Short Guide to Machine Learning

Senior business leaders increasingly recognize data as a core asset and analytics as a necessary competency. Our conversations with business leaders show a need for clarifying terms such as predictive analytics, machine learning, and deep learning.

Business analytics begin with static reports describing past events. Business intelligence explains trends and causes for previous results, often with interactive and visual drilldowns. Business intelligence remains the core of most analytics, and much value remains to be extracted at most companies.

Business intelligence pre-calculates how facts, such as sales, relate to dimensions, such as product or region. BI answers complex questions by creating “cubes” that organize, calculate, and aggregate facts across dimensions. Recent advances center on relatively easily-learned visual dashboards, like Tableau or PowerBI, that flexibly answer business questions by holding facts in memory rather than retrieving data from slow-moving hard disk drives.

Trusted data from business intelligence often forms the basis for advanced analytics. In highly regulated industries, such as financial services or pharmaceuticals, requirements to share comprehensive and quality data with regulators mean compliance applications are also a strong foundation for analytics.

Advanced analytics can be viewed as a progression:

·       Predictive analytics, which often refers to static models.

·       Machine learning, which continually learns from data without programming.

·       Deep learning, a subset of machine learning simulating how our brains function.

·       Artificial intelligence, a broadly used term often meaning a business application shows consumers some form of person-like intelligence.

Predictive analytics generally refers to models that implement core data science algorithms which stay constant once programmed. Common predictive models include cross sell, “market basket” anticipating products typically bought together, and predicting customer churn. Predictive models are often most effective when transparently embedded within business processes, such as scoring leads before they are sent to salespeople. Three main categories include:

·       Classification, assigning categories, such as customers likely to churn.

·       Clustering, finding patterns within data like customer segmentation.

·       Regression, predicting a value such as a sales forecast.

Sourcing data and managing model lifecycles varies considerably by industry. In capital markets, obtaining standardized market data is simple (though more involved when synchronizing low latency data), concepts like cyclicality or seasonality are rarely observed, and models begin to lose predictive power rapidly. By contrast, consumer propensity models often involve extensive cleansing and linkage of disparate data sets, seasonality of behaviors is very strong around holidays, and models tends to remain effective longer.

Machine learning models are trained by sending data through an algorithm instead of programming, though programming is typically required to assemble the algorithm. Machine learning often uses similar math as predictive models but continually evolves with new data. Business value includes making better decisions by incorporating subtle nuances in data that may be less apparent using the more linear relationships identified in most predictive analytics models.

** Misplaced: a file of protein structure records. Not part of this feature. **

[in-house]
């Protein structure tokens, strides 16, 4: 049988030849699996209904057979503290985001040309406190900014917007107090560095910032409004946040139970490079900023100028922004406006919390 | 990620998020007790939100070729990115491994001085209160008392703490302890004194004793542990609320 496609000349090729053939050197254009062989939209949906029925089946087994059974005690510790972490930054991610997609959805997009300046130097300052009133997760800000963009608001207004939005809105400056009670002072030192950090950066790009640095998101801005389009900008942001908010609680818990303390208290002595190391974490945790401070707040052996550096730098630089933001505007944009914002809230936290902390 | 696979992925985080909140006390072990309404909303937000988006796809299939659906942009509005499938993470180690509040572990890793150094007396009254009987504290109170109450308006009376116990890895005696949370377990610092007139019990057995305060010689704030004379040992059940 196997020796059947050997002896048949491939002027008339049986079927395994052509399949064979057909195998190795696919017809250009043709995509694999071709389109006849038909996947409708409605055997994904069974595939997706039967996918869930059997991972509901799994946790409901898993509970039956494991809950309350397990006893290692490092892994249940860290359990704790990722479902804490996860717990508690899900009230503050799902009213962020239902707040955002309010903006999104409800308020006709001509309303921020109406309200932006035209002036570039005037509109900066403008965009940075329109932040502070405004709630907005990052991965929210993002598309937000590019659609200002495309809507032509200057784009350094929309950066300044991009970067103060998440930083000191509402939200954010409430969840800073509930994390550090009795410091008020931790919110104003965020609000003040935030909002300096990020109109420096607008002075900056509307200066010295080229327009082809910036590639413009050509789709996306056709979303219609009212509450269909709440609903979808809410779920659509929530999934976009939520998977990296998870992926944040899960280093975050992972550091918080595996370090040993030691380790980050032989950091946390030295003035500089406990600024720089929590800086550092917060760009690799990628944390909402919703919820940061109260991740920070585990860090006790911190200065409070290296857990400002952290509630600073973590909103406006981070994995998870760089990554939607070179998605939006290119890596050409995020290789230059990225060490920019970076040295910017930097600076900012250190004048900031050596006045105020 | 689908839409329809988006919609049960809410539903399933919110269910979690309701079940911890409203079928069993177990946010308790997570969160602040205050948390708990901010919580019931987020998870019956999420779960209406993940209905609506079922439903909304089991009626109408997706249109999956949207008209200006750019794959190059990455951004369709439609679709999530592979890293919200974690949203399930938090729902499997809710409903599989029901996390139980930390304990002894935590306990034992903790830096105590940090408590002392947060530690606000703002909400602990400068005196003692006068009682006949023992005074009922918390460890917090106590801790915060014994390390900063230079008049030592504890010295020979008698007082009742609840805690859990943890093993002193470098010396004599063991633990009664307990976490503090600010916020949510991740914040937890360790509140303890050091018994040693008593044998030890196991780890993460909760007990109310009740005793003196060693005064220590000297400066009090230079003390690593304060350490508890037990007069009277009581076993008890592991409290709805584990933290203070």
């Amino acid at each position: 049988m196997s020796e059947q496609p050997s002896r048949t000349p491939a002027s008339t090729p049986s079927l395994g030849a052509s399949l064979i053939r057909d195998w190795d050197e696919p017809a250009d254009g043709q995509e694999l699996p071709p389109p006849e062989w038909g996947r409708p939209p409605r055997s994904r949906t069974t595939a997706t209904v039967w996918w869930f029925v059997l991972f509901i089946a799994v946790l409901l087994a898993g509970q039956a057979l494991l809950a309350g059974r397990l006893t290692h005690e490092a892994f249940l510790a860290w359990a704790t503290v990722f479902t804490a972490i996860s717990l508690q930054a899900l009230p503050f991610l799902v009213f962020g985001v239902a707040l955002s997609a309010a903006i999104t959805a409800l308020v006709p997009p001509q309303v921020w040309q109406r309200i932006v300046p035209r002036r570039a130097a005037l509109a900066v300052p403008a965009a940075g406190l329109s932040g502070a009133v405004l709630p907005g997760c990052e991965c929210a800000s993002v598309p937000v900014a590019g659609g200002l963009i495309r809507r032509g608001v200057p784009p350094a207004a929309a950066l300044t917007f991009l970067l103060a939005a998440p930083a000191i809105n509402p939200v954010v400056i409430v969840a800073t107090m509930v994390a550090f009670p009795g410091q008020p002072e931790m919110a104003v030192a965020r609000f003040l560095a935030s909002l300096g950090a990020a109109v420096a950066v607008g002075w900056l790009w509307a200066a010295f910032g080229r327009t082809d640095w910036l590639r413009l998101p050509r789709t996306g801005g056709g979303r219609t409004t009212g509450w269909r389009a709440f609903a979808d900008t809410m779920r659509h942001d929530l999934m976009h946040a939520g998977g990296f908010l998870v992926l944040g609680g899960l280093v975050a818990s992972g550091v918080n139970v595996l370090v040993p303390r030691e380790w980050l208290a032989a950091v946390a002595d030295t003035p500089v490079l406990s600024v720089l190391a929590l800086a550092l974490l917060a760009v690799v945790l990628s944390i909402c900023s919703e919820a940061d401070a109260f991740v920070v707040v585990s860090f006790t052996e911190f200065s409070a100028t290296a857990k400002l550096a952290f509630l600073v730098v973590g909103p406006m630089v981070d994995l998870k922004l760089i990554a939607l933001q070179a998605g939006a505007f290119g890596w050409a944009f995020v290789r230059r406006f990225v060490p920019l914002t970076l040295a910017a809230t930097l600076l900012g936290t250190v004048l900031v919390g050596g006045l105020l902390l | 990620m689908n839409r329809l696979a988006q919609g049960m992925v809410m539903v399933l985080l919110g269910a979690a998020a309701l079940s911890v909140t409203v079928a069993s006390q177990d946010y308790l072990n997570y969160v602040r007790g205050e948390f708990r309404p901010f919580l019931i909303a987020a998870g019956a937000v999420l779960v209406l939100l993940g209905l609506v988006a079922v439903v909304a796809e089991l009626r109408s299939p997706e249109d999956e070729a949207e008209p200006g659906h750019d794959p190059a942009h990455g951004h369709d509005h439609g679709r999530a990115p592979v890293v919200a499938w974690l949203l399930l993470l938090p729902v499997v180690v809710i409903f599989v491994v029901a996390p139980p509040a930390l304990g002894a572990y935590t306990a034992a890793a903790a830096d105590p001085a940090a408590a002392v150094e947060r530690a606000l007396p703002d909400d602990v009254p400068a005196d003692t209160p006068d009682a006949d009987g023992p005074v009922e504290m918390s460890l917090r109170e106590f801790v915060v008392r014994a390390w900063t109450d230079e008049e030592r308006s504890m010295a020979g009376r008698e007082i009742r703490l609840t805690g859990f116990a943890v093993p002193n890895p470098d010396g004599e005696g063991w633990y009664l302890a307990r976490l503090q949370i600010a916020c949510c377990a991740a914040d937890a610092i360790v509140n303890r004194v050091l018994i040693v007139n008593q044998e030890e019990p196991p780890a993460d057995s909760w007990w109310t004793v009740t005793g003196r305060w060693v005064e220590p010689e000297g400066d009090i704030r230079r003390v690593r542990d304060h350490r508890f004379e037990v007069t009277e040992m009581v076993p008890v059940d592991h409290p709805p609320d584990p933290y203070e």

Machine learning algorithms are often classified by supervised and unsupervised learning. Supervised learning trains models with data which has a known result, often tagged by humans. For example, a model predicting offers to show on a web site can use data that includes whether consumers made a purchase. Unsupervised models use data without any prior designation of results. They explore relationships and can identify new answers and findings as data streams evolve.

Reinforcement learning is a subset of machine learning that has received less publicity, but which holds strong potential for business applications. Reinforcement learning predicts how a set of independent agents each seek to maximize their return in a given context. While people and market participants may not always act rationally, reinforcement learning predicts actions by viewing how and why we achieve goals rather than inferring likely actions based on past behaviors and attributes.

Deep learning is a sub-set of machine learning that simulates a brain’s structure. Inputs are passed through many layers (“deep”) of calculation cells that act like neurons by amplifying or reducing data before passing it on to one or more other cells in the next layer. Deep learning models excel at perceiving unstructured data such as video, voice, natural language, and handwriting.

A key business value of deep learning is more fully understanding customers’ actions and risks such as improving merchandising by seeing how customers move about stores, sensing sentiment in call center conversations, or gleaning product feedback from social media.

However, deep learning models may not show why they reached a conclusion. Opaque decisions may not fit well in applications like credit decisions where businesses need to document decisions and demonstrate financial inclusion to regulators.

Ensemble models combine many individual models and categories of models. Many powerful business applications of machine learning use ensembles. IBM Watson is an example.

Artificial intelligence generally refers to deep learning. Academically, the term often evokes the concept of general intelligence: a synthetic intellect with broad cognitive abilities including interpersonal understanding and real world context. In practice, AI often refers to sophisticated forms of deep learning that present a human-like interface.